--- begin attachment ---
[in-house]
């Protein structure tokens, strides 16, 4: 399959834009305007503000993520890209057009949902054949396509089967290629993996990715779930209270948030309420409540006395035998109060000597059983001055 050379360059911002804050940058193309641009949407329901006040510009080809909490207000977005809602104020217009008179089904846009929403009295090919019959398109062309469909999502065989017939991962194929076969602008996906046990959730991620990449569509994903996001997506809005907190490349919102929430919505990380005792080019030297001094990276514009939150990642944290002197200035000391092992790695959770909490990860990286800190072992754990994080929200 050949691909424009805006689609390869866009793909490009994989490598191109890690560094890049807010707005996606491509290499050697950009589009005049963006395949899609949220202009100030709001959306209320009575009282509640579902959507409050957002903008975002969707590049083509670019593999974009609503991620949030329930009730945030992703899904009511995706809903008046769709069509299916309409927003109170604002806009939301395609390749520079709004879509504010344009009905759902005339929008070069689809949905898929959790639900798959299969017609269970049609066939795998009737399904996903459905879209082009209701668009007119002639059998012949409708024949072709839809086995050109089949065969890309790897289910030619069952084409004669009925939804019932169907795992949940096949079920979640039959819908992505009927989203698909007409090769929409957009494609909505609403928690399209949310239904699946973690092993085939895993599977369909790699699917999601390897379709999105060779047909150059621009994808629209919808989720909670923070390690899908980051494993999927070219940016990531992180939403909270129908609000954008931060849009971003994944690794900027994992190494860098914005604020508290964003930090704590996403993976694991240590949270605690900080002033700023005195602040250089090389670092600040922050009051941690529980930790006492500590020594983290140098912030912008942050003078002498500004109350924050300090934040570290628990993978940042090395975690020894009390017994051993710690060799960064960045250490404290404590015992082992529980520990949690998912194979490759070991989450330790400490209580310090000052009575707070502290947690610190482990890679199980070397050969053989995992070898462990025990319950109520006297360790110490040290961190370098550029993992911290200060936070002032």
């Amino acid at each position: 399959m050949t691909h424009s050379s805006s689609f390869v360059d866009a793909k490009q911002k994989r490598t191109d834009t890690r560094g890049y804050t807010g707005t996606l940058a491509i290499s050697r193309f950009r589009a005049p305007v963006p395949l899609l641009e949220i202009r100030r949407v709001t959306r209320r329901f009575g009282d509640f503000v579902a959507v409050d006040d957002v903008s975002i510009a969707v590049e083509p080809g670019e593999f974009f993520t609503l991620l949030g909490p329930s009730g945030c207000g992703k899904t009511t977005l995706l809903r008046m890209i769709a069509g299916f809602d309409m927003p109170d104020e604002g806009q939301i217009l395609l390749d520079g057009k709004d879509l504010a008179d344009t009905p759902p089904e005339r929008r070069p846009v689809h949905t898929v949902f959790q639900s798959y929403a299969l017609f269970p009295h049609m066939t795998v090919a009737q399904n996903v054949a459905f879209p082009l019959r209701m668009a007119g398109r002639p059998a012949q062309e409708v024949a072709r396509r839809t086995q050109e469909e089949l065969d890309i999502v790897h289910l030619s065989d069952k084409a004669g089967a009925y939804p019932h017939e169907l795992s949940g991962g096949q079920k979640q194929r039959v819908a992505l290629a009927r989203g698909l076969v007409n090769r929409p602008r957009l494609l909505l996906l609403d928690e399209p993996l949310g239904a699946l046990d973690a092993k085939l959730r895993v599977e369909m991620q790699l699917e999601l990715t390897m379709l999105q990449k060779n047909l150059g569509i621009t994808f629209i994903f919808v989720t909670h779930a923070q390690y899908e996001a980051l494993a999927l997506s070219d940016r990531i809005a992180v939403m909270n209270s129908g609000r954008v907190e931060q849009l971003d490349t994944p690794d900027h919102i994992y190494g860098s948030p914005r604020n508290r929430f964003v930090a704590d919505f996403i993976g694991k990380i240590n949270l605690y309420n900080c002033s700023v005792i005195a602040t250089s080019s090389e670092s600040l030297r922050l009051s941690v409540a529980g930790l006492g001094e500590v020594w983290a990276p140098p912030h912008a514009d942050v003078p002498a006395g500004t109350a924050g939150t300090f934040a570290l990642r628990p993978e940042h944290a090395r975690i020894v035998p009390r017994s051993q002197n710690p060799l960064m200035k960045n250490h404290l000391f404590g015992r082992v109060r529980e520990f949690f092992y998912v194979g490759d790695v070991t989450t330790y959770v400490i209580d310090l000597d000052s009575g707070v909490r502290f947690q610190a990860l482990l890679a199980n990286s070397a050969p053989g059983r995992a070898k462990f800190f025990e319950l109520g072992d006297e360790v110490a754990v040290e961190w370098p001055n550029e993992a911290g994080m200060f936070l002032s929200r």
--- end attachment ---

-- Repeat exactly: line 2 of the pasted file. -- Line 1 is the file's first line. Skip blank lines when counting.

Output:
């Protein structure tokens, strides 16, 4: 399959834009305007503000993520890209057009949902054949396509089967290629993996990715779930209270948030309420409540006395035998109060000597059983001055 050379360059911002804050940058193309641009949407329901006040510009080809909490207000977005809602104020217009008179089904846009929403009295090919019959398109062309469909999502065989017939991962194929076969602008996906046990959730991620990449569509994903996001997506809005907190490349919102929430919505990380005792080019030297001094990276514009939150990642944290002197200035000391092992790695959770909490990860990286800190072992754990994080929200 050949691909424009805006689609390869866009793909490009994989490598191109890690560094890049807010707005996606491509290499050697950009589009005049963006395949899609949220202009100030709001959306209320009575009282509640579902959507409050957002903008975002969707590049083509670019593999974009609503991620949030329930009730945030992703899904009511995706809903008046769709069509299916309409927003109170604002806009939301395609390749520079709004879509504010344009009905759902005339929008070069689809949905898929959790639900798959299969017609269970049609066939795998009737399904996903459905879209082009209701668009007119002639059998012949409708024949072709839809086995050109089949065969890309790897289910030619069952084409004669009925939804019932169907795992949940096949079920979640039959819908992505009927989203698909007409090769929409957009494609909505609403928690399209949310239904699946973690092993085939895993599977369909790699699917999601390897379709999105060779047909150059621009994808629209919808989720909670923070390690899908980051494993999927070219940016990531992180939403909270129908609000954008931060849009971003994944690794900027994992190494860098914005604020508290964003930090704590996403993976694991240590949270605690900080002033700023005195602040250089090389670092600040922050009051941690529980930790006492500590020594983290140098912030912008942050003078002498500004109350924050300090934040570290628990993978940042090395975690020894009390017994051993710690060799960064960045250490404290404590015992082992529980520990949690998912194979490759070991989450330790400490209580310090000052009575707070502290947690610190482990890679199980070397050969053989995992070898462990025990319950109520006297360790110490040290961190370098550029993992911290200060936070002032």